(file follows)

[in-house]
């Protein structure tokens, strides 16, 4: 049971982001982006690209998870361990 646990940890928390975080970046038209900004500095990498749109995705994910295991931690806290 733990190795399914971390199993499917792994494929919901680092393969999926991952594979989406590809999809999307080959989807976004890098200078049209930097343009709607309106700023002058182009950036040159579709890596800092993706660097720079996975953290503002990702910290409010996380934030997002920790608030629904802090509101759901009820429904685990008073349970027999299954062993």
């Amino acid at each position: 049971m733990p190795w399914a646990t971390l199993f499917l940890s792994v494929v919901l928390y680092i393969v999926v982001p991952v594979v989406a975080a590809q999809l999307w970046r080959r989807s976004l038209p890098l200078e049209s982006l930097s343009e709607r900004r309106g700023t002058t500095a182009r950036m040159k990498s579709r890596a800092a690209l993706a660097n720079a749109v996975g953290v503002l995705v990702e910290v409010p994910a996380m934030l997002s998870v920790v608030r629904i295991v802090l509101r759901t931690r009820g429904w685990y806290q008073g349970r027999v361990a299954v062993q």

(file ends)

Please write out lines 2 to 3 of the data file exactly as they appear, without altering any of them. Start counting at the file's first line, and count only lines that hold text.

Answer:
């Protein structure tokens, strides 16, 4: 049971982001982006690209998870361990 646990940890928390975080970046038209900004500095990498749109995705994910295991931690806290 733990190795399914971390199993499917792994494929919901680092393969999926991952594979989406590809999809999307080959989807976004890098200078049209930097343009709607309106700023002058182009950036040159579709890596800092993706660097720079996975953290503002990702910290409010996380934030997002920790608030629904802090509101759901009820429904685990008073349970027999299954062993």
């Amino acid at each position: 049971m733990p190795w399914a646990t971390l199993f499917l940890s792994v494929v919901l928390y680092i393969v999926v982001p991952v594979v989406a975080a590809q999809l999307w970046r080959r989807s976004l038209p890098l200078e049209s982006l930097s343009e709607r900004r309106g700023t002058t500095a182009r950036m040159k990498s579709r890596a800092a690209l993706a660097n720079a749109v996975g953290v503002l995705v990702e910290v409010p994910a996380m934030l997002s998870v920790v608030r629904i295991v802090l509101r759901t931690r009820g429904w685990y806290q008073g349970r027999v361990a299954v062993q």